Those of us who were here last year will remember 
that a committee was appointed to revise, if necessary 
remodel, and issue a new edition of the McGill Song 
Book. For some time it had been patent that the book 
we had — while a great stride in advance from the little 
“ Students’ Hand-book,” which some of the older gra- 
duates will recall with a smile— was sadly below the 
needs of the present day ; that beyond one or two scat- 
tered pieces, and the interest that always centres around 
the memory of a certain number of time-honored College 
ditties, there was nothing to raise it above the level of 
mediocrity ; there was scarcely any part singing, no 
glees, duets, trios, quartettes : no scope offered for that 
passion for sweetly blended melodies, which, like the 
greater delicacy of tracery in the polished marble, 
seems to be the more refined and true in its conceptions, 
the more polished the rough gem of human nature be. 

A book which would please both student and out- 
sider ; that would be as acceptable in the drawing room 
concert as in the class room song; a book that would con 
tain the best of the old songs plus a lot of new ones ; a 
book that would contain the best things in the way of 
part singing, etc., that could be obtained ; — in short, a 
book that would be, so to speak, head and shoulders 

above anything of the kind published, and be a credit 
to Old McGill — such a book it is the intention and hope 
of the committee to issue, and, with the sympathy, good 
will and hearty co operation of every student of McGill 
it will succeed, and not without. 

With reference to the work done so far, as hinted 
above, the book has been divided into two parts (in one 
volume), Part I containing only college songs, Part II 
containing selections for part singing, chorus, etc. 
Part I has been almost finished, the Faculty songs from 
Medicine, Arts, Law and Donalda’s alone remaining to 
complete it. Part II has been commenced on. and 
already a number of pieces have been fyled, and it is 
just here that the committee would like to receive sug- 
gestions for the insertion of suitable glees, duets, etc. 
As to the nature of the changes, many old songs have 
been transposed to a more suitable key, many accom- 
paniments re arranged, many choruses harmonized, 
and the fact that Mr. Gould, Mus. B. (who has lately 
been appointed Librarian), has consented to look after 
the musical portion of the book is sufficient guarantee 
of a high standard of excellence in that department. 
Owing to the enlarged scope of work, the committee 
cannot see its way clear to an issue before the spring, 
so that those Faculties which have not yet sent in their 
Faculty songs are urgently requested to do so at once, 
so that there may be no unnecessary delay at the last 
moment. Any suggestions as to music, etc., will be 
gladly received and noted by the various representatives 
of the different Faculties as below. 


Donalda’s, Prof. Harrington, Chairman. 

“ Moyse, Vice-Chairman. 

Medicine, Mr. R. Wilson, jr., ’93, Secretary. 

< ( 

A. G. Nichols, ’94. 



W. Donahue, ’94. 



F. J. Day, ’94. 


N. Evans, B.A. Sc, 



A. R. Holden, ’94 B.A 


( ( 

A. R. Hall, B.A. 

“ “ J. R. Cameron, B. A. 

Veterinary Medicine, Mr. Campbell.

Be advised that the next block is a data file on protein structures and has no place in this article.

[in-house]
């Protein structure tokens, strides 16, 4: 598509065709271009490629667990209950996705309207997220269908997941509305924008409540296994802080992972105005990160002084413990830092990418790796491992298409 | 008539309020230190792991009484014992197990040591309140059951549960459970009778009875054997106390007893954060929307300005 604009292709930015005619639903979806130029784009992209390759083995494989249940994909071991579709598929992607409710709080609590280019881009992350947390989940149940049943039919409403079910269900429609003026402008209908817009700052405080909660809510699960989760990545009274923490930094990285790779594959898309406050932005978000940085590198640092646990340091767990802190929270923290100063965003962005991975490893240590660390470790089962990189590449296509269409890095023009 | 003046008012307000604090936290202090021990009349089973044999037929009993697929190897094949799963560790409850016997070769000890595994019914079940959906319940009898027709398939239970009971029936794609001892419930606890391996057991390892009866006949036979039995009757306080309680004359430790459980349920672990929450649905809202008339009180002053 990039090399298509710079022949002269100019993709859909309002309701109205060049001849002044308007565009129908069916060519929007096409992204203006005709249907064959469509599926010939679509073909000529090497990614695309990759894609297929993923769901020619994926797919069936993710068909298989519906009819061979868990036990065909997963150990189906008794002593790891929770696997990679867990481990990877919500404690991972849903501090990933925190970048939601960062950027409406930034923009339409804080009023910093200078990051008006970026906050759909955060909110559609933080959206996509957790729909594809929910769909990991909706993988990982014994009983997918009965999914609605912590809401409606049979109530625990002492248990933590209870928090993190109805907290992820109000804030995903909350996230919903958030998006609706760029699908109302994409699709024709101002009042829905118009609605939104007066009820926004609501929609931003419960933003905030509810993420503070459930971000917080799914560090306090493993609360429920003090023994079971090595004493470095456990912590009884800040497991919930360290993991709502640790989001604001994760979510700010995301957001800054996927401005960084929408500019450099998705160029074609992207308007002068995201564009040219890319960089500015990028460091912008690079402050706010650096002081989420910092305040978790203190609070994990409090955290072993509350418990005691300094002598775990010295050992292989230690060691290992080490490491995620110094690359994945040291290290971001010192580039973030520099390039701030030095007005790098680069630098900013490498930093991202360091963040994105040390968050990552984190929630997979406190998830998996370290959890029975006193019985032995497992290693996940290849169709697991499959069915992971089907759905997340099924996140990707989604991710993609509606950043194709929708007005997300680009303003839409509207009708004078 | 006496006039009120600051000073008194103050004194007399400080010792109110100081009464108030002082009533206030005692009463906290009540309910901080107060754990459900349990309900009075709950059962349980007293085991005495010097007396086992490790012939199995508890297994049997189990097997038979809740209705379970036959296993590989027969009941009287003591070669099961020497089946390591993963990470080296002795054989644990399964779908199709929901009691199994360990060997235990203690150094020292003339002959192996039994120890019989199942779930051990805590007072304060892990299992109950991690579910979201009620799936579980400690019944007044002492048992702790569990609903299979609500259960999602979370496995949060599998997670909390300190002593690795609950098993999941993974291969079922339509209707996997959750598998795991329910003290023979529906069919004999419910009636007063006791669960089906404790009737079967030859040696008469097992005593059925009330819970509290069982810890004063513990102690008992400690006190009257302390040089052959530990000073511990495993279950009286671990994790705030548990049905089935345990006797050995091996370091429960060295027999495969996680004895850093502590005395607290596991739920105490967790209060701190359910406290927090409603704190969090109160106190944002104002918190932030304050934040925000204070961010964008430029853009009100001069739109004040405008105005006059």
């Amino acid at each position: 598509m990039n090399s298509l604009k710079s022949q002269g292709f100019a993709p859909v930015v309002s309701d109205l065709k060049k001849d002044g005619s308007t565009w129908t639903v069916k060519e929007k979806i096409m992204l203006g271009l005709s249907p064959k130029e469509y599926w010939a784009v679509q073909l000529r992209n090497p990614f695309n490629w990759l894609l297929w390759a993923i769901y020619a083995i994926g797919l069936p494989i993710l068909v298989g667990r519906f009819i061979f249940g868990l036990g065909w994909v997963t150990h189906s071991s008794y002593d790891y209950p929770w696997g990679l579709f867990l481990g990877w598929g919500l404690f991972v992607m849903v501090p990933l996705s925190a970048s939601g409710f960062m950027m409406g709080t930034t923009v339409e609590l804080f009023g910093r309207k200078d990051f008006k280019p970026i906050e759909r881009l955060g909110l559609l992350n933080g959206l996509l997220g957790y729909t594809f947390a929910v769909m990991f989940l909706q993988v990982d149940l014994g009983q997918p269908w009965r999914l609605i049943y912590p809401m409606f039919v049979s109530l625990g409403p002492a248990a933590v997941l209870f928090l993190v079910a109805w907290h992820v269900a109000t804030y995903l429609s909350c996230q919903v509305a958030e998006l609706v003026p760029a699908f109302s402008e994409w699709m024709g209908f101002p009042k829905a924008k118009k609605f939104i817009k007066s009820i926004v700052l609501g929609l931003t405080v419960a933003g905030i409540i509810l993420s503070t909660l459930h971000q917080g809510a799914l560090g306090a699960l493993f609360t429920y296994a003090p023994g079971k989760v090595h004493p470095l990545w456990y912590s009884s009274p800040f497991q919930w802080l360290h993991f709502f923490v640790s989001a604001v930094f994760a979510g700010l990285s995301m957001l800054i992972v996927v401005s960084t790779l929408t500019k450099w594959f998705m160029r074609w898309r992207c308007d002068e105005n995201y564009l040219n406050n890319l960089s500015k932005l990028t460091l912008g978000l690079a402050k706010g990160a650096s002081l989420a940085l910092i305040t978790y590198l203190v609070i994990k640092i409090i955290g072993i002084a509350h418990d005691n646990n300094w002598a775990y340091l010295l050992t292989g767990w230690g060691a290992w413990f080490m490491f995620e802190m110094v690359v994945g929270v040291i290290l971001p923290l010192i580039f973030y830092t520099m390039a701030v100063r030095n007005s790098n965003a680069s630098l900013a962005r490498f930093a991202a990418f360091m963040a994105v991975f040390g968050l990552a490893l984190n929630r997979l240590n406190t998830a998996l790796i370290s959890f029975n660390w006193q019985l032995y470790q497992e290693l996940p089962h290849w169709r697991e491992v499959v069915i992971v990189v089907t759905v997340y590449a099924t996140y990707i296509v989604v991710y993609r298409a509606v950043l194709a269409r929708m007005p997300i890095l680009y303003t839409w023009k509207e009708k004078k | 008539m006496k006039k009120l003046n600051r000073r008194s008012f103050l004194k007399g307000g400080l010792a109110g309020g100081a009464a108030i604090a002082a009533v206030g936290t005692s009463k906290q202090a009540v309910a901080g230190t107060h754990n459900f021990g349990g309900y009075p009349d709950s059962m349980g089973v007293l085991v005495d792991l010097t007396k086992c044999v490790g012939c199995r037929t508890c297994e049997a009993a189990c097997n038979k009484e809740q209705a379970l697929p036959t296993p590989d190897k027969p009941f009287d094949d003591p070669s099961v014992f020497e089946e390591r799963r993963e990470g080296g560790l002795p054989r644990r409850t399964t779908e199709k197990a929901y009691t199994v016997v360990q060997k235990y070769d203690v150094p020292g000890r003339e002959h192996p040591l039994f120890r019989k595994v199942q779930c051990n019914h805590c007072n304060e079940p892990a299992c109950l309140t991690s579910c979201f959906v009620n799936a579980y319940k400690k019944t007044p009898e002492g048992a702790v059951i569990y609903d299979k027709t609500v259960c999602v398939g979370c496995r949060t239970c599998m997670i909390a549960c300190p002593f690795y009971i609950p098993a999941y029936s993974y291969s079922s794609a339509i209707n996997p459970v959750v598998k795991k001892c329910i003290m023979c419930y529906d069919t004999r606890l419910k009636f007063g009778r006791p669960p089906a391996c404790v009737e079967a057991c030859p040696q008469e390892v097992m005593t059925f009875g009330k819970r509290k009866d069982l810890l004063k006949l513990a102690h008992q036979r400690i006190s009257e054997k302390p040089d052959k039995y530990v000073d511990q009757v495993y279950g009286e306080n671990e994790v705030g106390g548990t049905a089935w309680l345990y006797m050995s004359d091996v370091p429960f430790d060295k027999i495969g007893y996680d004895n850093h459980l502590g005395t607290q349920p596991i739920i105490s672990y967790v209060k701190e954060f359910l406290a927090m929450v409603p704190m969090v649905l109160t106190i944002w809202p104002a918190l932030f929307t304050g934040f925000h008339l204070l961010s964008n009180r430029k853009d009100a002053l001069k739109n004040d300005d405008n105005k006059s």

“ “ “ Denny. 

Y. W. C. A. 

The first Theo Dora (Missionary) Meeting of the 
| Y. W. C. A. was held on Thursday, October 20th, at 4 
: p.m., the subject being “Mission Work in our large 
| cities.” It was the privilege of those present to listen 
to Miss Barber, of the W. C. T. U., as she told of her 
work among the women and girls of Montreal. 

Miss Barber spoke most earnestly for a yet larger 
number to take upon themselves the ‘‘Pledge of the 
White Shield,” and all that it means. Miss Lighthall 
who is so active in connection with the Chinese Classes, 
was present, and spoke of the Jewish work in this city, 
referring especially to Mr. Newmark and his Mission. 

I This address was followed by a paper on the Jewish 
work in New York, in charge of Mr. Warszawiak, and 



then came brief reports of the Jerry McAuley Mission 
in New York, and of the work in Toronto. 

The last few moments of the hour were devoted to 
items of general missionary interest, Home and Foreign. 

TQeQill TGedieal Soeiefg. 

The second regular meeting of this Society took place 
in the upper reading room of the college on Saturday 
evening, Oct. 22nd ult. Mr. T. A. Dewar, the president, 
in the chair. The attendance was good and the 
programme interesting. After the usual formalities, 
Mr. C. A. Yearwood (final year) presented a case report 
with differential diagnosis. A very animated and 
interesting discussion followed, in which many of the 
final men present took part. Mr. Yearwood’s diagnosis 
was “ Paralysis following Chronic Rheumatism.” 

Mr. Robert Wilson (final year) then read a report of 
a case of “Typhoid, complicating Pyaemia.” On 
Saturday evening, November 5th. the Society met again. 
The regular business was taken up, after which the 
question of replenishing the drugs was decided, Messrs. 
Fry and Robertson being appointed to make the neces- 
sary replacement. A very interesting paper on “ Colo- 
rado, its climate, soil and scenery,” as bearing on 
Phthisis, was read by Mr. Haight (final year). This 
was a resume of the reader’s personal experiences and 
observations during some months residence in the 
country, and will long be remembered by those present. 
A unanimous vote of thanks was tendered to Mr. 
Haight. Mr. Byers (3rd year) presented a case report 
of “ Hip joint disease ” It is hoped that other 3rd year